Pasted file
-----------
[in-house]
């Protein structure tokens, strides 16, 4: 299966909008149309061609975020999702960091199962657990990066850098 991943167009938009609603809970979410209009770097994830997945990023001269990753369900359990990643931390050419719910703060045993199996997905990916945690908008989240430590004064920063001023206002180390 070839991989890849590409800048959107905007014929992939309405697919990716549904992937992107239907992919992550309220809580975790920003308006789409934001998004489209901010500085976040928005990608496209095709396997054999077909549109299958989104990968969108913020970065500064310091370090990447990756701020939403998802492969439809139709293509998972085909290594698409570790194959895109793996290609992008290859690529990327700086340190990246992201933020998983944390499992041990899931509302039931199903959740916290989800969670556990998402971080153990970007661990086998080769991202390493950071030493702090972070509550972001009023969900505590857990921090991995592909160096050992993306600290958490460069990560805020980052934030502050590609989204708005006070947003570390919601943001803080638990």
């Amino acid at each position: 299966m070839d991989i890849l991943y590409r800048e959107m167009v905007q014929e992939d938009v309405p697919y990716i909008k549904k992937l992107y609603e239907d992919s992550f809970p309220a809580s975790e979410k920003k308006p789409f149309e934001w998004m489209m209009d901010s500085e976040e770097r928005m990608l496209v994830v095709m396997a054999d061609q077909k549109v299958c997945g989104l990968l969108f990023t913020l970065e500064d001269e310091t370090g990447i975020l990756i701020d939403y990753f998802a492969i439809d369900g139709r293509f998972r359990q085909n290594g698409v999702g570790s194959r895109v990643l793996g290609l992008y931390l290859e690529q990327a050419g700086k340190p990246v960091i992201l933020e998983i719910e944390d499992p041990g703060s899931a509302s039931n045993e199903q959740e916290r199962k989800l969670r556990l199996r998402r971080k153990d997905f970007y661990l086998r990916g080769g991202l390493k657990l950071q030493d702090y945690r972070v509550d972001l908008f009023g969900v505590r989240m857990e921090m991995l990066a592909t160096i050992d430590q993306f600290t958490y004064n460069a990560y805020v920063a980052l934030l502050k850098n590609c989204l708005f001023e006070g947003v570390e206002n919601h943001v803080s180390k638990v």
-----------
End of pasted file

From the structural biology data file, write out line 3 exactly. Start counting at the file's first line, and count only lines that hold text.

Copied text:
């Amino acid at each position: 299966m070839d991989i890849l991943y590409r800048e959107m167009v905007q014929e992939d938009v309405p697919y990716i909008k549904k992937l992107y609603e239907d992919s992550f809970p309220a809580s975790e979410k920003k308006p789409f149309e934001w998004m489209m209009d901010s500085e976040e770097r928005m990608l496209v994830v095709m396997a054999d061609q077909k549109v299958c997945g989104l990968l969108f990023t913020l970065e500064d001269e310091t370090g990447i975020l990756i701020d939403y990753f998802a492969i439809d369900g139709r293509f998972r359990q085909n290594g698409v999702g570790s194959r895109v990643l793996g290609l992008y931390l290859e690529q990327a050419g700086k340190p990246v960091i992201l933020e998983i719910e944390d499992p041990g703060s899931a509302s039931n045993e199903q959740e916290r199962k989800l969670r556990l199996r998402r971080k153990d997905f970007y661990l086998r990916g080769g991202l390493k657990l950071q030493d702090y945690r972070v509550d972001l908008f009023g969900v505590r989240m857990e921090m991995l990066a592909t160096i050992d430590q993306f600290t958490y004064n460069a990560y805020v920063a980052l934030l502050k850098n590609c989204l708005f001023e006070g947003v570390e206002n919601h943001v803080s180390k638990v």